Michael McDonald’s next move is one he hasn’t made in awhile — in the direction of his piano with pen in hand, ready to share some new tunes.
McDonald’s last solo album, 2008’s “Soul Speak,” was a mix of more soul covers as well as some original material. That’s a long time between albums, but he said he’s made a pact with himself to release a new album sometime this year. It will be his first album of predominately original songs in decades.
The solo singer, who rose to fame as a singer-songwriter with the Doobie Brothers, plays a show on June 11 at Grand Sierra Resort and Casino.
One of the originals McDonald talked about during an interview from his home in California was a song called “Hail Mary.” He said it is “possibly disguised as a love song, but in a more metaphorical way, really resonates with me. It’s saying, ‘Here I am taking one more crack at this kind of record.’”
Still, McDonald said he doesn’t see this as an important record for his career, an attitude that it appears he’s had the entire time.
“I just want the next one to be better than the last one,” he said. “When I was in the Doobies, there were guys at the label that would say, ‘This is a really important record for you,’ and I used to really hate that. I’m just happy if the audience can get something that resonates with them and the lyrical perspective, and some kind of music that captures the imagination of the listener. I don’t know that I’m capable of anything beyond that.”
Resonating with the audience
Plenty of fans have found many songs to resonate with during McDonald’s long career. He said his solo shows will feature songs from across his entire career.
“We do a certain amount of things I did with the Doobies and my solo career, and some of the duet stuff, some of the Motown stuff,” he said. “We try to touch on all the different eras of my experience and on this tour, we’ll try to maybe inject a couple of songs yet to be released.”
He said sometimes, sets will include a song he loves as a cover version. One song he and his band have been performing of late is “Freedom Highway,” the classic civil-rights-era soul/gospel song by the Staple Singers.
“That song marks a certain period of time in my life, in my growing up, that I like to remind people about,” McDonald said. “With everything that’s going on today, we really can’t afford to let people take away the progress we’ve made as humanity. We can’t go to sleep at the wheel. I feel like this song has a lot of power.”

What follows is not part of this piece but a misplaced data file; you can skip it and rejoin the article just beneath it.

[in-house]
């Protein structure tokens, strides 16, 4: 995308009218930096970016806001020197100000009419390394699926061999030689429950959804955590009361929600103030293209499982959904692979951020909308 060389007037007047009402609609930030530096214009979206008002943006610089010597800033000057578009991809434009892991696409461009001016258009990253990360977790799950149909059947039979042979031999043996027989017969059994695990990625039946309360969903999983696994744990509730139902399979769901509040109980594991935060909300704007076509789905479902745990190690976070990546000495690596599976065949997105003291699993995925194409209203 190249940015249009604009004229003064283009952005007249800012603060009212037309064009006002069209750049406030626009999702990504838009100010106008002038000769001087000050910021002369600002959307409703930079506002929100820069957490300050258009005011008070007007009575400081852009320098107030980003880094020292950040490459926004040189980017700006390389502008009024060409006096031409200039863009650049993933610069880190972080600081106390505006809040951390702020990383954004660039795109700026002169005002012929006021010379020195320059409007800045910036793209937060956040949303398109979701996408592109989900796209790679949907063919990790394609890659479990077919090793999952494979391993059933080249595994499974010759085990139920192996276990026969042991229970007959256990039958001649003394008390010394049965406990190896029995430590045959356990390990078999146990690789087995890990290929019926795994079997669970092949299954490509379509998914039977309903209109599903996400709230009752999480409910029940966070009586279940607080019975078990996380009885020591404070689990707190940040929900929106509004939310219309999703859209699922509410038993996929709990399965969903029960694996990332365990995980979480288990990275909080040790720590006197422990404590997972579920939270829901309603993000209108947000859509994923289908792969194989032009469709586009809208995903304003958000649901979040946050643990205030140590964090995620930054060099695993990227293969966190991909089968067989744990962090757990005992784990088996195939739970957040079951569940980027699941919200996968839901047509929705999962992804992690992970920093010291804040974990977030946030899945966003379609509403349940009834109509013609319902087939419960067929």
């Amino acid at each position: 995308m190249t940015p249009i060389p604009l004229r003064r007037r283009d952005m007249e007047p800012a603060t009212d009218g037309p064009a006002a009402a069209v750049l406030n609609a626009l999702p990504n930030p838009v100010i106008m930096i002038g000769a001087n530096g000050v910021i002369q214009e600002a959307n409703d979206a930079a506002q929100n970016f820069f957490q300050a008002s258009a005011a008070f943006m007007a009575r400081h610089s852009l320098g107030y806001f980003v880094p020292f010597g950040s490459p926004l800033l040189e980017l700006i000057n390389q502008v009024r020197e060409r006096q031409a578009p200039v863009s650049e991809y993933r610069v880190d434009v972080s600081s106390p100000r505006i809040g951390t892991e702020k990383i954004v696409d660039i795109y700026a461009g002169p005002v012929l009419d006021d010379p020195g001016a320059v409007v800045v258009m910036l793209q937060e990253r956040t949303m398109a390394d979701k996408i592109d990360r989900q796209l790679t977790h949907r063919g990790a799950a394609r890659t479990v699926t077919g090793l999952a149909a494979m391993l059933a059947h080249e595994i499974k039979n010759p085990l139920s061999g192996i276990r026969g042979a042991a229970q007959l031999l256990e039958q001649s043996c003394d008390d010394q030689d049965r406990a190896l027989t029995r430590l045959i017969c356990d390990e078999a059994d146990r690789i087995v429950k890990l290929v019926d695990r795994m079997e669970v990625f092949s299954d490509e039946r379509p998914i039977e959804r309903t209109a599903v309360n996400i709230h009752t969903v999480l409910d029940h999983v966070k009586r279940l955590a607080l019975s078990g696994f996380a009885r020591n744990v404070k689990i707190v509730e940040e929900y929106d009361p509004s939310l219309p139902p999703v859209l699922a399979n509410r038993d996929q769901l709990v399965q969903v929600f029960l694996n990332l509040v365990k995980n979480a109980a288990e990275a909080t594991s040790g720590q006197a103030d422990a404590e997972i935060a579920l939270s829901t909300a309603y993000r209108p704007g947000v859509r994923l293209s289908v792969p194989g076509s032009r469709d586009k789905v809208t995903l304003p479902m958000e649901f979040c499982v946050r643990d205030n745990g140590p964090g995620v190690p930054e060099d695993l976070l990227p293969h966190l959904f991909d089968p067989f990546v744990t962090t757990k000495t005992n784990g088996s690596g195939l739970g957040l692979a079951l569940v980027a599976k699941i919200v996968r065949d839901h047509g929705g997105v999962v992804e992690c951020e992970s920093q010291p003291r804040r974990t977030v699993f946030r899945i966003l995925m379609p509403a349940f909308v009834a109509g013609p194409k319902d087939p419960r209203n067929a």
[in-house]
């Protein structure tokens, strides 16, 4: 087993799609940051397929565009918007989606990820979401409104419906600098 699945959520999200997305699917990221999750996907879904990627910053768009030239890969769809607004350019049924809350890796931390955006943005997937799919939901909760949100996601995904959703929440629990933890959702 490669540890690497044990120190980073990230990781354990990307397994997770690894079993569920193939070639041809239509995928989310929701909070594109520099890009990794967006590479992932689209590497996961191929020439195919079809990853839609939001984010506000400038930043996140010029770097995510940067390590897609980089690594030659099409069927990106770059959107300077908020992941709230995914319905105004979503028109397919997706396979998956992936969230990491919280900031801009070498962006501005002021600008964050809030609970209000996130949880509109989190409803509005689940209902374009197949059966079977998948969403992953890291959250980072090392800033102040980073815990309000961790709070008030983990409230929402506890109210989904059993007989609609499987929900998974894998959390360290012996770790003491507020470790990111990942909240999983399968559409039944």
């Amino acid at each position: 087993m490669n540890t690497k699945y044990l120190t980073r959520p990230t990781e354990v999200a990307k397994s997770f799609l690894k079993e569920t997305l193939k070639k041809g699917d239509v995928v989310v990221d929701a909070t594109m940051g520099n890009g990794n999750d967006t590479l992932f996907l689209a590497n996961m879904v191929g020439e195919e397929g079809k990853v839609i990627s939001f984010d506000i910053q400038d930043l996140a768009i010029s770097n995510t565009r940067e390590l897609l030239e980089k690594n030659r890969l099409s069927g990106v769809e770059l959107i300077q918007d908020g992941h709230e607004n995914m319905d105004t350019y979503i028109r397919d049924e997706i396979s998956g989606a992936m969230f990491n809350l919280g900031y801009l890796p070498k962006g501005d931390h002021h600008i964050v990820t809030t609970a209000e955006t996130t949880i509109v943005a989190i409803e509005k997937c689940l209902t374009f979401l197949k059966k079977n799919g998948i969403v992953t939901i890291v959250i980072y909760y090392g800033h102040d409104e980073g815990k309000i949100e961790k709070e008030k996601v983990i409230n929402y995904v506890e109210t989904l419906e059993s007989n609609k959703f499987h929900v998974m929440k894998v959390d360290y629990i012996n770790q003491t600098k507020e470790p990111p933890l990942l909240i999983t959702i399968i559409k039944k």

The power of music
The power of music is what drove McDonald to start his career before he even turned 20.
According to his official bio, McDonald was born in St. Louis, Mo., and moved as a young man to Los Angeles in the early ’70s.
He mostly did session work in vocals and keyboards until he was invited to join Steely Dan in 1974. He’s most prominently heard singing backing vocals on their hits “Peg” and “Black Friday.”
Referred to the band by friend and eventual Toto drummer, the late Jeff Porcaro, McDonald described his big break with Steely Dan as one of the most exciting times of his life.
“I was one of those guys who got to join my favorite band in the world,” he said. “It seemed like a dream come true, to get the call and audition. It was like too much to even wrap my head around.”
McDonald joined Steely Dan on its final tour before they became a studio-only band. He said that both sides of the rock world taught him many things.
“I learned so much about songwriting and the musical aspects of it,” he said. “The theory behind Donald (Fagen’s) chord changes, it was a real eye opener for me. I took that experience to the Doobie Brothers, and it gave me more confidence as a songwriter.
“It just goes to show that it’s all the little things in life that happen, the little twists and turns that are unexpected, that are the biggest part of living. I’ve learned to see the things that aren’t a part of the plan be more important that you thought.”
Breaking up is hard to do
It was just a year after joining Steely Dan that McDonald joined the Doobie Brothers, where he became one of their lead vocalists and keyboardists. He also helped write some of their best known songs from this era, including “What a Fool Believes,” “Takin’ it to the Streets,” “Minute by Minute” and “It Keeps You Runnin’.” Although there were reunions later, the band first broke up after a farewell tour in 1982.
McDonald’s subsequent solo career included hits such as “I Keep Forgettin’,” “Sweet Freedom” and “Yah Mo B There.” He also earned a smash with singer Patti LaBelle on their duet “On My Own” and was prominently featured on hits by Christopher Cross and Kenny Loggins, among others.
In the 2000s, McDonald earned platinum records for two solo albums that featured Motown covers.
In the last decade, McDonald has reunited with both Steely Dan and the Doobies, plus toured with Dan leader Donald Fagen and fellow rock-soul singer Boz Scaggs as the Dukes of September.
He also became one of the figures of what’s now known as yacht rock, a tongue-in-cheek classification of he and his other soft-rock players in the ’70s such as Loggins and Cross. McDonald said he appreciates the boost and does think it’s funny — and is loaded with his own deadpan humor about it.
“My kids certainly have got a lot of mileage out of it,” he said. “They love to Tivo this stuff and torture with me later. But I always tell my son (Dylan, also a musician) that when the music becomes less relevant, your comic value goes up and weighs heavier in importance in your career.
“It reminds me that you can’t take it too seriously, really. Every life is a flash in the pan. So, I’m grateful for any tip of the hat, whether it’s in jest or not.”